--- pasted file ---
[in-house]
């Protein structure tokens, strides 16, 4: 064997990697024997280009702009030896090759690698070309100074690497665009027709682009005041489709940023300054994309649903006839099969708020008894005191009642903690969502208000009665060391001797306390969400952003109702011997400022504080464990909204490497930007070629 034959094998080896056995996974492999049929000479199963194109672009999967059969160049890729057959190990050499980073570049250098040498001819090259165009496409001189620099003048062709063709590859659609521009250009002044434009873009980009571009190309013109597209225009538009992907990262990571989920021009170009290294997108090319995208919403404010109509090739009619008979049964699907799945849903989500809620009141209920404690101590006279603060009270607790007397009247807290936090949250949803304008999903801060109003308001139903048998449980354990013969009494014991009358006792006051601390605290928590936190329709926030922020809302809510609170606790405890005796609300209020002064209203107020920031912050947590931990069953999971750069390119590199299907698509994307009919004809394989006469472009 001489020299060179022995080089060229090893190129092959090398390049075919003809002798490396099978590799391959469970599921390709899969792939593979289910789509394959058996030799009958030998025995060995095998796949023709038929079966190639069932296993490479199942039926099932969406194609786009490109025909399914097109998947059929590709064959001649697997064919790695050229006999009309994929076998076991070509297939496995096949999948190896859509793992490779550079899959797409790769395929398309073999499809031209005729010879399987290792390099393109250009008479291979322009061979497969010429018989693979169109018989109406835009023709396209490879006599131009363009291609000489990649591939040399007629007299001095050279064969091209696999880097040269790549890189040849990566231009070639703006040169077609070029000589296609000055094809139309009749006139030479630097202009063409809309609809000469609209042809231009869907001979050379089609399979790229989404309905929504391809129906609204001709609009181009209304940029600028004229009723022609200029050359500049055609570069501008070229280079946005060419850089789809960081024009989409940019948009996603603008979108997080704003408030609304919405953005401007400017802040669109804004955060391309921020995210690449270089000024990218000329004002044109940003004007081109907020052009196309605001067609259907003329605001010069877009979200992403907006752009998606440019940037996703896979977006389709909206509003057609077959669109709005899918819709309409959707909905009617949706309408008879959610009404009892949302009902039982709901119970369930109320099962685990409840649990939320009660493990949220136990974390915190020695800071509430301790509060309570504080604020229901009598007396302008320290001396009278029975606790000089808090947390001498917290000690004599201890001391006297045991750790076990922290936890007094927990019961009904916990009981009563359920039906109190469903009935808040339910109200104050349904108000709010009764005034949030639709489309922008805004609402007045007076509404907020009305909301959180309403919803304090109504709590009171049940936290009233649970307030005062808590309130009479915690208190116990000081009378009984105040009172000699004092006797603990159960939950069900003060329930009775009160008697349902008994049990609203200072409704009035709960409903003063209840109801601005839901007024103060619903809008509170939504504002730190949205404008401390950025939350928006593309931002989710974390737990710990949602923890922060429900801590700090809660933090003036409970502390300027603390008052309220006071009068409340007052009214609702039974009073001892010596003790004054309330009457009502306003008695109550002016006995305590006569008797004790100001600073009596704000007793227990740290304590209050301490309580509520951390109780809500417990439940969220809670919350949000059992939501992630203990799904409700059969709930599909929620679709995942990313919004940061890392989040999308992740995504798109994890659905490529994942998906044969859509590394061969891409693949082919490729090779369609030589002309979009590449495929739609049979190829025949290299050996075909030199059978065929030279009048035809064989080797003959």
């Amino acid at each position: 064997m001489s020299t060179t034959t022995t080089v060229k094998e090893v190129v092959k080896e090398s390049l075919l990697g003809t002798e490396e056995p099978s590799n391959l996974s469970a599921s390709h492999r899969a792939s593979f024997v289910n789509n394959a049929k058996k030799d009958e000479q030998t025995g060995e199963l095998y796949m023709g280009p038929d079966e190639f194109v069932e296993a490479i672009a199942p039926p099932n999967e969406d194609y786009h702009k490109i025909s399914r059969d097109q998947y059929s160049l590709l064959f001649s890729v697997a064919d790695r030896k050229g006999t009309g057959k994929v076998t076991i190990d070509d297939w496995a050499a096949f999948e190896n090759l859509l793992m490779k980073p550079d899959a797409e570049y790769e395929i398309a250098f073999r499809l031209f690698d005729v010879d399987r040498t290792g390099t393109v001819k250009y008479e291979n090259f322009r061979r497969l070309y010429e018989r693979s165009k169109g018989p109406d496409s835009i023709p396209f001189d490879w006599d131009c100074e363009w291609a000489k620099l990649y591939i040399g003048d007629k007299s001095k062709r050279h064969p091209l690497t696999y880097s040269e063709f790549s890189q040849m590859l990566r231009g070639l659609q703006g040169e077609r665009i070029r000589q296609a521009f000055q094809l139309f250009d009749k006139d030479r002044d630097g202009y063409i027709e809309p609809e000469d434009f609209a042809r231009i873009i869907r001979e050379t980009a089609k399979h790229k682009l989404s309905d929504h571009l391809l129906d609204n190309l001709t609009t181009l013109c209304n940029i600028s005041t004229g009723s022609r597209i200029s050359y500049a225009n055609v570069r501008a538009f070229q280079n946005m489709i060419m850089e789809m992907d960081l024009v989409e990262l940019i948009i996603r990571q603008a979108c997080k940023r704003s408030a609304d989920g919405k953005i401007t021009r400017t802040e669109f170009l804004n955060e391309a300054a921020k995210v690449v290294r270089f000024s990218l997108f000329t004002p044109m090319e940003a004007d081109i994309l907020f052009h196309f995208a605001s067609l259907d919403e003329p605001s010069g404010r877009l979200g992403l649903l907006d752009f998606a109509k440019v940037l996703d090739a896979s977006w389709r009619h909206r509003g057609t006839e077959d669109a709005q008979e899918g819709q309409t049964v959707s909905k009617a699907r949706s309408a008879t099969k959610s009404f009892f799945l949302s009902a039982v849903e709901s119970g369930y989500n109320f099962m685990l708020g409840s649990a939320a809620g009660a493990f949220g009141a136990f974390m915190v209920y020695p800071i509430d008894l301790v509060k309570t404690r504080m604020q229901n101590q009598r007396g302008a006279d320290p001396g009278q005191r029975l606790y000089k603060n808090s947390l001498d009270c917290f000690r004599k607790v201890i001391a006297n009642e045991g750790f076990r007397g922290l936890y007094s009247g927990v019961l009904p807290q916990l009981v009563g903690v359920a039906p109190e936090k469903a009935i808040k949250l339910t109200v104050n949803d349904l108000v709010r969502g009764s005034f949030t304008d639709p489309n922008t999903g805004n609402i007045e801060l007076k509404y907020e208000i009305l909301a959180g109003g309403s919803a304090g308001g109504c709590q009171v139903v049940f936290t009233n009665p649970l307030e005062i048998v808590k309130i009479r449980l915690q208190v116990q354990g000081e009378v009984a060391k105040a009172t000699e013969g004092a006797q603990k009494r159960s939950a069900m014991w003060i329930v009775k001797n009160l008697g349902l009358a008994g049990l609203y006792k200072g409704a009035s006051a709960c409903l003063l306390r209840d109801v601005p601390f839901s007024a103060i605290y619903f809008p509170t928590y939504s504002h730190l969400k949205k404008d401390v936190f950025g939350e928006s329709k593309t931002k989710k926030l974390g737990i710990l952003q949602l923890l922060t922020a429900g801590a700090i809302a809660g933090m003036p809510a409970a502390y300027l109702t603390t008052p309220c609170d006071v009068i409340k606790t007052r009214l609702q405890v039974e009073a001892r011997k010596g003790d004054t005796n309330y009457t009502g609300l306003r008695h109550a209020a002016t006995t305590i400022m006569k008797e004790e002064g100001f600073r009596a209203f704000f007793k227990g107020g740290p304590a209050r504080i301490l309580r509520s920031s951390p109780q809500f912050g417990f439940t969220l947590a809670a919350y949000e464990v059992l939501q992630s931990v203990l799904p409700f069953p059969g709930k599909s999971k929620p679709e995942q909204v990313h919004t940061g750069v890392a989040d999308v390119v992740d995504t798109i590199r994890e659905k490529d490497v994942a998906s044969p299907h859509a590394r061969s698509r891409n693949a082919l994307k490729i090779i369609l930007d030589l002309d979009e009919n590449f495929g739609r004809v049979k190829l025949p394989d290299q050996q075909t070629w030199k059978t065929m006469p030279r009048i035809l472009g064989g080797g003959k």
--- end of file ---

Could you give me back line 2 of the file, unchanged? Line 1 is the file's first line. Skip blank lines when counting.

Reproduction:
């Protein structure tokens, strides 16, 4: 064997990697024997280009702009030896090759690698070309100074690497665009027709682009005041489709940023300054994309649903006839099969708020008894005191009642903690969502208000009665060391001797306390969400952003109702011997400022504080464990909204490497930007070629 034959094998080896056995996974492999049929000479199963194109672009999967059969160049890729057959190990050499980073570049250098040498001819090259165009496409001189620099003048062709063709590859659609521009250009002044434009873009980009571009190309013109597209225009538009992907990262990571989920021009170009290294997108090319995208919403404010109509090739009619008979049964699907799945849903989500809620009141209920404690101590006279603060009270607790007397009247807290936090949250949803304008999903801060109003308001139903048998449980354990013969009494014991009358006792006051601390605290928590936190329709926030922020809302809510609170606790405890005796609300209020002064209203107020920031912050947590931990069953999971750069390119590199299907698509994307009919004809394989006469472009 001489020299060179022995080089060229090893190129092959090398390049075919003809002798490396099978590799391959469970599921390709899969792939593979289910789509394959058996030799009958030998025995060995095998796949023709038929079966190639069932296993490479199942039926099932969406194609786009490109025909399914097109998947059929590709064959001649697997064919790695050229006999009309994929076998076991070509297939496995096949999948190896859509793992490779550079899959797409790769395929398309073999499809031209005729010879399987290792390099393109250009008479291979322009061979497969010429018989693979169109018989109406835009023709396209490879006599131009363009291609000489990649591939040399007629007299001095050279064969091209696999880097040269790549890189040849990566231009070639703006040169077609070029000589296609000055094809139309009749006139030479630097202009063409809309609809000469609209042809231009869907001979050379089609399979790229989404309905929504391809129906609204001709609009181009209304940029600028004229009723022609200029050359500049055609570069501008070229280079946005060419850089789809960081024009989409940019948009996603603008979108997080704003408030609304919405953005401007400017802040669109804004955060391309921020995210690449270089000024990218000329004002044109940003004007081109907020052009196309605001067609259907003329605001010069877009979200992403907006752009998606440019940037996703896979977006389709909206509003057609077959669109709005899918819709309409959707909905009617949706309408008879959610009404009892949302009902039982709901119970369930109320099962685990409840649990939320009660493990949220136990974390915190020695800071509430301790509060309570504080604020229901009598007396302008320290001396009278029975606790000089808090947390001498917290000690004599201890001391006297045991750790076990922290936890007094927990019961009904916990009981009563359920039906109190469903009935808040339910109200104050349904108000709010009764005034949030639709489309922008805004609402007045007076509404907020009305909301959180309403919803304090109504709590009171049940936290009233649970307030005062808590309130009479915690208190116990000081009378009984105040009172000699004092006797603990159960939950069900003060329930009775009160008697349902008994049990609203200072409704009035709960409903003063209840109801601005839901007024103060619903809008509170939504504002730190949205404008401390950025939350928006593309931002989710974390737990710990949602923890922060429900801590700090809660933090003036409970502390300027603390008052309220006071009068409340007052009214609702039974009073001892010596003790004054309330009457009502306003008695109550002016006995305590006569008797004790100001600073009596704000007793227990740290304590209050301490309580509520951390109780809500417990439940969220809670919350949000059992939501992630203990799904409700059969709930599909929620679709995942990313919004940061890392989040999308992740995504798109994890659905490529994942998906044969859509590394061969891409693949082919490729090779369609030589002309979009590449495929739609049979190829025949290299050996075909030199059978065929030279009048035809064989080797003959």